First post need advice.


New Member
I have a 1999 Civic SI EM1 body. It has 70,000 miles on the body and I just had the engine completely rebuilt and it has a 100 mi on it. I drive it very little. Maybe 300 miles a year is planned. I've only driven it 40 miles in the last 4 months. I have it in my garage under a cover with a battery tender. How often do you think I should change the oil on this thing? Every 6 months? I'm thinking that would probably be the best thing to do and I'm not sure that synthetic oil would be necessary with those sort of oil change intervals. What do you think?


New Member
I would do it once a year and drive it at least every 3 weeks. But I would NOT drive it short distance. you want the oil, engine, and exhaust system to be at full operating temperature at the end of your drive. This is for various reasons, including water condensation in the engine and exhaust. Personally, I'd take it for at least a 20 mile drive, highway if possible, every time I drove it if i were to drive it infrequently.


New Member
synthetic oil is more stable for longer periods than conventional, and doesn't cost that much more. Either one works fine, that's up to you.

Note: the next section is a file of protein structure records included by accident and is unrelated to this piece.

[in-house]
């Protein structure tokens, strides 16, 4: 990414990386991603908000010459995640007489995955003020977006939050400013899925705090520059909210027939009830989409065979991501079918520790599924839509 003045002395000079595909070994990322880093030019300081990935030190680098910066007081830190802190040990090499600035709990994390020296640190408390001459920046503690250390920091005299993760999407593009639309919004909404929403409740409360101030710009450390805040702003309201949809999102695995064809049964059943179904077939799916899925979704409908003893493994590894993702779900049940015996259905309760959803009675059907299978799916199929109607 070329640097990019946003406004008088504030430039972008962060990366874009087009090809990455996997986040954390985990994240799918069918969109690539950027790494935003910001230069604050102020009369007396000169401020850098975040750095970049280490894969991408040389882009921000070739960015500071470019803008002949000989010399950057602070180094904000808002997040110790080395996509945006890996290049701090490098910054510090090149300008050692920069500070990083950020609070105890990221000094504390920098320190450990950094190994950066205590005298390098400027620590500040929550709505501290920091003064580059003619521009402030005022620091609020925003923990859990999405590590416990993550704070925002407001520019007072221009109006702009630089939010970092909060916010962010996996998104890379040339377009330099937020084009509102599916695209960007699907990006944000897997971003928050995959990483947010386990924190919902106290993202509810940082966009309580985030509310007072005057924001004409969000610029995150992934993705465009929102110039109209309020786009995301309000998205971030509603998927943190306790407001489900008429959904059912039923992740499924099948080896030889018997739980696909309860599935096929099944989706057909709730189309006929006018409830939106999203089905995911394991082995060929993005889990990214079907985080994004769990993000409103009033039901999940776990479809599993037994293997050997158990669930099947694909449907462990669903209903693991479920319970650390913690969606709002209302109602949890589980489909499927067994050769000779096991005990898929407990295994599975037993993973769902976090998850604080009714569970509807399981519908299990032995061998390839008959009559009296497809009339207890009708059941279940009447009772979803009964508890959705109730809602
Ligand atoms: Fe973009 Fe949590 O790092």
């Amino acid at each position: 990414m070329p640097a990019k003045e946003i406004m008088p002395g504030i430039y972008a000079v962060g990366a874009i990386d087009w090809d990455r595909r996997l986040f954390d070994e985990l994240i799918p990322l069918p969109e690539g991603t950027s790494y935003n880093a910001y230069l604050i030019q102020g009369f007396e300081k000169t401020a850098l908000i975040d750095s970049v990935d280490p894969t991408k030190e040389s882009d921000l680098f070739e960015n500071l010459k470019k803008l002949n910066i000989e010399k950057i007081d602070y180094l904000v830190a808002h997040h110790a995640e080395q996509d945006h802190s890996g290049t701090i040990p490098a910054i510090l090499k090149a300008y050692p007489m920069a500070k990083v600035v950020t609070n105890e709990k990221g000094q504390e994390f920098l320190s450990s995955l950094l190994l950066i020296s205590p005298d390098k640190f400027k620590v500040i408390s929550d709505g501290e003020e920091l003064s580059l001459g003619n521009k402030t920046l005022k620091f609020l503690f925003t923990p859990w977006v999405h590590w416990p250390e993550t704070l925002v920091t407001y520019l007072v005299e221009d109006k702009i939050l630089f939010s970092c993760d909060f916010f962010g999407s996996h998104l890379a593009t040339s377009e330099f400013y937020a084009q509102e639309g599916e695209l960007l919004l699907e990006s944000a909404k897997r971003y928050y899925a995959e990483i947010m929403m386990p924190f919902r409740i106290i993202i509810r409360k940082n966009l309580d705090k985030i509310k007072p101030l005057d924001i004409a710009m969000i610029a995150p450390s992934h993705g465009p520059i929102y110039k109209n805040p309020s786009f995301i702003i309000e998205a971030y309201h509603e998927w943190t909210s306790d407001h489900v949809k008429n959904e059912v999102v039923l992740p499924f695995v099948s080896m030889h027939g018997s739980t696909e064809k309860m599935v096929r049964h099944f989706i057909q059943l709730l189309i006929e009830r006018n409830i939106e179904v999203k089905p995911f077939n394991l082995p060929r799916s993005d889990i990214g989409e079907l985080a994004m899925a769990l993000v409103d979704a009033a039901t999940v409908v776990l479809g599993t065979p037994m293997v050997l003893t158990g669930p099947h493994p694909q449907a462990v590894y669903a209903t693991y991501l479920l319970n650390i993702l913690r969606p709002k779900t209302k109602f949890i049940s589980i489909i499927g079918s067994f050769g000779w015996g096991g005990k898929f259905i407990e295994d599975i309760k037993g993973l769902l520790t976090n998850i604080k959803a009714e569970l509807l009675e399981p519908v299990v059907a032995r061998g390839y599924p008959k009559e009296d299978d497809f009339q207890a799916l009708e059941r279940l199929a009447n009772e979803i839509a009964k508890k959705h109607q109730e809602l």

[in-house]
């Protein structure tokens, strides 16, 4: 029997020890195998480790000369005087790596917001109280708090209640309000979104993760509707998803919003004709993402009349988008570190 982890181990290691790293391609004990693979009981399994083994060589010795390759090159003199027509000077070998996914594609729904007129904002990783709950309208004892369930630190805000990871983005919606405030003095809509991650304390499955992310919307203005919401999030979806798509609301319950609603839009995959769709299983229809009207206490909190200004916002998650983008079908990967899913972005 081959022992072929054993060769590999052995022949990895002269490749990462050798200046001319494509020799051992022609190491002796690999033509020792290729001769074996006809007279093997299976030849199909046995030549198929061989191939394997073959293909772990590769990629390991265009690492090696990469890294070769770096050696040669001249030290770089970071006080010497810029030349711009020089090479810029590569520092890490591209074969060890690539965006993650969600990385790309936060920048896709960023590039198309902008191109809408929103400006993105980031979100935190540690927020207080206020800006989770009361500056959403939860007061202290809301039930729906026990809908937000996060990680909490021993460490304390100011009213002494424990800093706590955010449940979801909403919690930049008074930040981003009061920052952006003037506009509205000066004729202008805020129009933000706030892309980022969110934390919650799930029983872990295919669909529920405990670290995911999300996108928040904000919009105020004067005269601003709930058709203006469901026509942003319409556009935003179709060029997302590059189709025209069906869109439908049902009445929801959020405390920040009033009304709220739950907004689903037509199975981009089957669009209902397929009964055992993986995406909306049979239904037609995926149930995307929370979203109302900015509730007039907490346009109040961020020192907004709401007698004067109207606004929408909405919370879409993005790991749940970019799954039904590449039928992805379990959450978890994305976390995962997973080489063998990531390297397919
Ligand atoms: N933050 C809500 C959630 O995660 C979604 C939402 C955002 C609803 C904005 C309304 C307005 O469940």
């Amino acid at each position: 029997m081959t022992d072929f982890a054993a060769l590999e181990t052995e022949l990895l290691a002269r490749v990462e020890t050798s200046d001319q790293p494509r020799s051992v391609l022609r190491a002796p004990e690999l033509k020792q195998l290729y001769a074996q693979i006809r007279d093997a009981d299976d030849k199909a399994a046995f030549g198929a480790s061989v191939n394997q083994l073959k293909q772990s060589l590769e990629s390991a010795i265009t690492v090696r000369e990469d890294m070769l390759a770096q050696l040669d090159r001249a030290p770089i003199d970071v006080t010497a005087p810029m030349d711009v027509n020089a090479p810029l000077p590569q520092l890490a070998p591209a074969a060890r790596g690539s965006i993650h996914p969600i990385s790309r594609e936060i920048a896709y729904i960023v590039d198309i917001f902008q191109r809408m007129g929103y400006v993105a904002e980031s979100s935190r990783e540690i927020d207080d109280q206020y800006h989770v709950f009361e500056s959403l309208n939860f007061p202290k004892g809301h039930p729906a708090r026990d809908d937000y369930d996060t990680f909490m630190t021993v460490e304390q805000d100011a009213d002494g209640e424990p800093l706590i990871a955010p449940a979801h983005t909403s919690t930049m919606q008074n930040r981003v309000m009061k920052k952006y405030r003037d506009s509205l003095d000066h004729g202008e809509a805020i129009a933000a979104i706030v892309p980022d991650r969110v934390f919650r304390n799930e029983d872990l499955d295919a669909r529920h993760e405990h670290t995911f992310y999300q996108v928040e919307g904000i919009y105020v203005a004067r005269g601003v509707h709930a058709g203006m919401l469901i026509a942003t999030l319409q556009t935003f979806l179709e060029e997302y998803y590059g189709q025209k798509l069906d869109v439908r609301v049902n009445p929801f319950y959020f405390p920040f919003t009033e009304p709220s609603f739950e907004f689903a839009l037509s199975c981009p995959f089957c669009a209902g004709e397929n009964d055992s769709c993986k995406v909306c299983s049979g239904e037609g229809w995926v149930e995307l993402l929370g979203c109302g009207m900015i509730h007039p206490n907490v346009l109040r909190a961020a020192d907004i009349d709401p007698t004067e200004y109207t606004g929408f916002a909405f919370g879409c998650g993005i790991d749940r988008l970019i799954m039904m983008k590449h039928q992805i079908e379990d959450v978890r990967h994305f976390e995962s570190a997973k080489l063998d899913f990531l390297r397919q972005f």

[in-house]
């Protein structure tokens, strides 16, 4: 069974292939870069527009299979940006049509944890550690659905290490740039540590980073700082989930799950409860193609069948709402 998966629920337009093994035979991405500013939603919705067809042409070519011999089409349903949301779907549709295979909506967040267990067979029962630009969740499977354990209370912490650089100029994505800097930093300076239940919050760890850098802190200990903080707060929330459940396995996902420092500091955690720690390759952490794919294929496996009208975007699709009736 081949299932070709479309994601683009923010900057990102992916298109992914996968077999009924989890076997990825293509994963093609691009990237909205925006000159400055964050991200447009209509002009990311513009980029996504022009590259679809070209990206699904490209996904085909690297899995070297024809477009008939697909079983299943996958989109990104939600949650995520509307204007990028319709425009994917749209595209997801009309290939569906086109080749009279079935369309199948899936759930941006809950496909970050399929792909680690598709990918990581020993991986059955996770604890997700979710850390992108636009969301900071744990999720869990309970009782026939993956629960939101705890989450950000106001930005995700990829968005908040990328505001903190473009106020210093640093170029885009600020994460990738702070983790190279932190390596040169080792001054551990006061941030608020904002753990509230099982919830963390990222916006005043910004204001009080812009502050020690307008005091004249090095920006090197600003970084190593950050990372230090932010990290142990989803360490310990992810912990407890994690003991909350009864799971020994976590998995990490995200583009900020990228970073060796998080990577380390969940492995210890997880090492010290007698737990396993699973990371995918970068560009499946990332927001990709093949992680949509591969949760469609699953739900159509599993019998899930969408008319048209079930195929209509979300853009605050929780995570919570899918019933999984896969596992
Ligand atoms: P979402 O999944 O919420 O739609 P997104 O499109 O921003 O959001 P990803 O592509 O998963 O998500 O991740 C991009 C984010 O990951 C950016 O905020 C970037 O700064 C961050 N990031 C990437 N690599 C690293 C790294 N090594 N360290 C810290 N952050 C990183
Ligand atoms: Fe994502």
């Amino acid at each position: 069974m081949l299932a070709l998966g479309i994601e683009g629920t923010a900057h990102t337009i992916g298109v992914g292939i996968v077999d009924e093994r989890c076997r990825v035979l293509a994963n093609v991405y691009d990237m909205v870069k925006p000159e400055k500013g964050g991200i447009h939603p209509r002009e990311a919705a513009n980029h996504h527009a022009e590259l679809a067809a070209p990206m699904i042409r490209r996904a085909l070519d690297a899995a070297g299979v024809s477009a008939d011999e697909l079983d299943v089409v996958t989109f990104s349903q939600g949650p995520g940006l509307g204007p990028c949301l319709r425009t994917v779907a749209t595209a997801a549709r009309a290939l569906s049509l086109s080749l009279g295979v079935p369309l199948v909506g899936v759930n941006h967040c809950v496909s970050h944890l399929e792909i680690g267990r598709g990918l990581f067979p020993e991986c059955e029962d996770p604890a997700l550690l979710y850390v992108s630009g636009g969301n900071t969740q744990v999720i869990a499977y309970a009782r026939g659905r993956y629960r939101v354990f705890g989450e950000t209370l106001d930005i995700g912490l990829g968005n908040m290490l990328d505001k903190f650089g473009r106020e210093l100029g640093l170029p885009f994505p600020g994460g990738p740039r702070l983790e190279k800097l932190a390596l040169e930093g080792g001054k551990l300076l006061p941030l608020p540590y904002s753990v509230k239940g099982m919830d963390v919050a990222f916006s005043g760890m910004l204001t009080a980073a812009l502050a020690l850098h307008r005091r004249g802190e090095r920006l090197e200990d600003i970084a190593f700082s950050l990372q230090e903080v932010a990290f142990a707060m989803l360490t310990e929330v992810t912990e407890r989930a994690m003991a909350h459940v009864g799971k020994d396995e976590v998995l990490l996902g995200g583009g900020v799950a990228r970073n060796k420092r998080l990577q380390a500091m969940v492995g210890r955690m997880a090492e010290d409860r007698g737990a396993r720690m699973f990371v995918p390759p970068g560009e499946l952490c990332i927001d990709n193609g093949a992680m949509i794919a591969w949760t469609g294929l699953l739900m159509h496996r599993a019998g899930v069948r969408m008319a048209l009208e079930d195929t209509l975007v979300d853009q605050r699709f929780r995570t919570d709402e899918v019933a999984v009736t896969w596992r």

Mr. Search
Registered VIP
5+ Year Member
Why did you rebuild it @ 70k miles?

Get the car on the road, drive it like it was meant to be enjoyed.
Then you can forget all this keeping it hidden away with a trickle charger going to it and figuring out when to change the oil with such infrequent driving.


New Member
Your car’s oil is already 100 million years old—another year won’t kill it

Rob Siegel
22 February 2021

Hythem Zayed writes: I own a 1965 Mustang with a V-8. From March through October, I drive it about once a week. In the winter months, I start it every week and let it run for 15 minutes. At most, I put a couple hundred miles on the car each year. I have read different opinions on how often to change the oil in this kind of situation, and I cannot seem to find a definitive answer. I figure it can’t hurt to change the oil, but am I wasting money and energy by unnecessarily doing so?

This is really a judgment call based on your personal comfort level. While oil is not hygroscopic like brake fluid (which does attract and absorb water) and doesn’t spoil from sitting like gas does, a small amount of condensation can occur when a warm engine cools off. Regular drives, longer trips, and a properly functioning positive crankcase ventilation (PCV) valve give the engine a chance to cook off that moisture as well as unburned fuel that may have found its way into the oil during hard starting and overly rich warm-up.
Some of my cars have a similar usage profile to yours, and because my garage is a little humid, I’ll typically change the oil after two years, even if the cars have racked up fewer than a thousand miles. On my lightly used 1999 BMW M coupe, I may go three years, as that car starts instantly and has a more sophisticated crankcase ventilation system. I don’t, however, have data from an oil analysis to support any of this. It’s just what feels right to me.